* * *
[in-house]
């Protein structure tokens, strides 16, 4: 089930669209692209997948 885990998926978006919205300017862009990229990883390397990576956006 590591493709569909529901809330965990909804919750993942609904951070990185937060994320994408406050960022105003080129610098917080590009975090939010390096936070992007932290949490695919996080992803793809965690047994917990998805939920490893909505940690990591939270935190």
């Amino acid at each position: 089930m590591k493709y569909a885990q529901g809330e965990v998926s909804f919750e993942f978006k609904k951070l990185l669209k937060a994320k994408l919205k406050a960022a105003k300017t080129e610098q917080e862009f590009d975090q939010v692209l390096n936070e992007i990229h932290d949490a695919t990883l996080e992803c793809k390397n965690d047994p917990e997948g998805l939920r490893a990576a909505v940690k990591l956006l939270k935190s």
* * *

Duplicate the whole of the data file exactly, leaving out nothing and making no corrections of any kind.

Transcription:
[in-house]
């Protein structure tokens, strides 16, 4: 089930669209692209997948 885990998926978006919205300017862009990229990883390397990576956006 590591493709569909529901809330965990909804919750993942609904951070990185937060994320994408406050960022105003080129610098917080590009975090939010390096936070992007932290949490695919996080992803793809965690047994917990998805939920490893909505940690990591939270935190």
């Amino acid at each position: 089930m590591k493709y569909a885990q529901g809330e965990v998926s909804f919750e993942f978006k609904k951070l990185l669209k937060a994320k994408l919205k406050a960022a105003k300017t080129e610098q917080e862009f590009d975090q939010v692209l390096n936070e992007i990229h932290d949490a695919t990883l996080e992803c793809k390397n965690d047994p917990e997948g998805l939920r490893a990576a909505v940690k990591l956006l939270k935190s």